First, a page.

Wednesday, 20 August 2014
Does it need to be real?
John Constable's painting of Salisbury Cathedral from the Meadows is currently on a tour of museums and galleries in the UK. The tour began in the National Museum in Cardiff, and the painting is there until 7th September.
I've always thought of Constable as a chocolate box sort of painter - rosy cheeked yokels and hay wains, reproduced on biscuit tins, but I'm always interested in learning more about art, so when the Museum offered a study day earlier this year I signed on - and learned a lot. For a start, Constable isn't just about chocolate boxes. The Salisbury painting is quite dark and dramatic - and he also painted other buildings and ruins that have a Gothic feel and are really rather spooky.
I also learned something else. Salisbury Cathedral from the Meadows is big and beautiful - but it's also not accurate. From the position that the picture is painted the rainbow, which is a key element of the composition, would not appear in the way it's portrayed, the size of buildings in front of the cathedral are out of proportion, the church to the left of the painting isn't visible from that viewpoint ...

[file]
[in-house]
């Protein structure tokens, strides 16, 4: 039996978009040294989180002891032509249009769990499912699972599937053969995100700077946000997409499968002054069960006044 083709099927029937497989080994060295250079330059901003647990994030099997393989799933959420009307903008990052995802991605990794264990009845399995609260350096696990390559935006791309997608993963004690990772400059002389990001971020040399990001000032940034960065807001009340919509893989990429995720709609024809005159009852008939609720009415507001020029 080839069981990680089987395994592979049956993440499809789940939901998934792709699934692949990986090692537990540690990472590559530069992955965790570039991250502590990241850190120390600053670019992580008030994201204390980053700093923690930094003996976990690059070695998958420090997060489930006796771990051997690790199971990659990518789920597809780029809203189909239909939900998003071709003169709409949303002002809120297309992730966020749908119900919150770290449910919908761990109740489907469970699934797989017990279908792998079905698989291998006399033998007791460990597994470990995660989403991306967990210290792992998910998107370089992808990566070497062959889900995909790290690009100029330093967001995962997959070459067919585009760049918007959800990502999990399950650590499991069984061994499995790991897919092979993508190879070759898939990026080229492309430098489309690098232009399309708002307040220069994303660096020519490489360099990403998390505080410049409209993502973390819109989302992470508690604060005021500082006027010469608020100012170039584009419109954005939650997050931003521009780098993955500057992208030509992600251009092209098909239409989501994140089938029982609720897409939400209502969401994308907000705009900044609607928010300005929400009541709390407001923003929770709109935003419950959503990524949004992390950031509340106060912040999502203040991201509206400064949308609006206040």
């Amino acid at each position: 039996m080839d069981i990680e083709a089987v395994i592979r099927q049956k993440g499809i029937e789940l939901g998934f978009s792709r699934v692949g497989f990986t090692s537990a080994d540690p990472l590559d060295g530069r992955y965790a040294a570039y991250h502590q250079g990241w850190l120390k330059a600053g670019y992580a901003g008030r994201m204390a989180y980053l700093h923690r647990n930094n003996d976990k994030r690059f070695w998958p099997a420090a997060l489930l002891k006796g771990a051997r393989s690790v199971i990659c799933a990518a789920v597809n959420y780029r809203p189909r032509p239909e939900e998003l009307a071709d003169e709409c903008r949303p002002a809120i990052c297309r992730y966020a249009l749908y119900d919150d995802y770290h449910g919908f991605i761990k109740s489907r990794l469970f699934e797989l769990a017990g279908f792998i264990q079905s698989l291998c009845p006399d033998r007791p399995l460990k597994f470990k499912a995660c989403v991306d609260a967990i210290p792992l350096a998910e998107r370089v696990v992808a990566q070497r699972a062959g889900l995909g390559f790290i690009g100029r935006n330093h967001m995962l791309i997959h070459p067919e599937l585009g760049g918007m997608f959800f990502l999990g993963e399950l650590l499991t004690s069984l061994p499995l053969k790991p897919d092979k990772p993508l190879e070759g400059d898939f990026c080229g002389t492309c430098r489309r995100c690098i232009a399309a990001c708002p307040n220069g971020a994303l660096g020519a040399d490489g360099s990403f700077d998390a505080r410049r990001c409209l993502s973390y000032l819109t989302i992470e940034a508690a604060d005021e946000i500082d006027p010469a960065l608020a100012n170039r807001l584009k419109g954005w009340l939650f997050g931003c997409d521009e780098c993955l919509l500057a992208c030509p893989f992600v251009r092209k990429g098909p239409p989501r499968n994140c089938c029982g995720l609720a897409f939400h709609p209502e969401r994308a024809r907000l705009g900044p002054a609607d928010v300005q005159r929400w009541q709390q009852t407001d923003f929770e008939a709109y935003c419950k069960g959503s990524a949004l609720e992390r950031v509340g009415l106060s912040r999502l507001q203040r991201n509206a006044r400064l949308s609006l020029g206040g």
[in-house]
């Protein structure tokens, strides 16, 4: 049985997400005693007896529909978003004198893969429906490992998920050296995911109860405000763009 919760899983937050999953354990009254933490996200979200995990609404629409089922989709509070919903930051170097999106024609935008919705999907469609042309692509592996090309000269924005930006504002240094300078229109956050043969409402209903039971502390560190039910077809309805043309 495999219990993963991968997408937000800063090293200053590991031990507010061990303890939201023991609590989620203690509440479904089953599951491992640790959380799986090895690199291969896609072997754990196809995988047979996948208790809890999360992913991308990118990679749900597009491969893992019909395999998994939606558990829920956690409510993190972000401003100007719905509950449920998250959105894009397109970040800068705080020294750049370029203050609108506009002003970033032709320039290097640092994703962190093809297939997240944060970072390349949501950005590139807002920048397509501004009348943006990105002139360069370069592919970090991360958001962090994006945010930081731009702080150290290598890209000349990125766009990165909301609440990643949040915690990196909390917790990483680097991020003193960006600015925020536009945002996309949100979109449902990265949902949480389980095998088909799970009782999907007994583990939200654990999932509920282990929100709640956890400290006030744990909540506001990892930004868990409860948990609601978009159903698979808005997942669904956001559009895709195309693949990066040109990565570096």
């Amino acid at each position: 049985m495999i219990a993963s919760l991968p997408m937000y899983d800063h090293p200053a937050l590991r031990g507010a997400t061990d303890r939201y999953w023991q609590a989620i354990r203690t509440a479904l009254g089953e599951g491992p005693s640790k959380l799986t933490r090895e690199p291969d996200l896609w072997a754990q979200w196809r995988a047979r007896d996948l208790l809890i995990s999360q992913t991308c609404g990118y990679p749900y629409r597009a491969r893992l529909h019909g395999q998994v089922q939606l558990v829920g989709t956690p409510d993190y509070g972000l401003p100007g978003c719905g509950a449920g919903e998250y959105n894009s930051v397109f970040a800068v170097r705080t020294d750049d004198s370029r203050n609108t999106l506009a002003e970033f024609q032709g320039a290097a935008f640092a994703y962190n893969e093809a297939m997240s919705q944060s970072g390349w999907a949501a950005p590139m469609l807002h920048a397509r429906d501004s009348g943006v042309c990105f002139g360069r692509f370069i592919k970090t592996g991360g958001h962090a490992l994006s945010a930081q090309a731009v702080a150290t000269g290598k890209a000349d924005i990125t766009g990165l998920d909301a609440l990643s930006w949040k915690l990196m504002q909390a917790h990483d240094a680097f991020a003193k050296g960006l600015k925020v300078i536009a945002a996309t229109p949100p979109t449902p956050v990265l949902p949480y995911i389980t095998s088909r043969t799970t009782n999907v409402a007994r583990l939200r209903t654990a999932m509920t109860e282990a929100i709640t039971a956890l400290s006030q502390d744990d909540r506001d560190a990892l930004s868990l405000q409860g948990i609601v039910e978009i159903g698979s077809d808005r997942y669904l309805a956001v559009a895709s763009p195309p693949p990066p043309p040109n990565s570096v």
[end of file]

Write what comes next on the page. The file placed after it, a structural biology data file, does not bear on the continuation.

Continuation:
But none of that has any effect on its beauty or its impact.
Which got me thinking about the constant issue of creativity and reality - also known as 'poetic licence'. I do my best to be accurate in my books, and the settings and locations are very important to me. They are a key part of what I write, essential for the atmosphere and feel of the book. But there are occasions when you do need to invent or change things. And these are stories, after all. They're not real. If you add a building to a well know city-scape, create a beautiful bay, out of your imagination, invent a whole island, as I'm in the process of doing - does it matter? I know that there are some readers who would say that it does, and that always bothers me. If I was writing sci-fi I'd be world building, so why not in romantic suspense?
I don't have an answer - I suppose it's really up to the individual reader.
But it is nice to think that if it was good enough for John Constable ...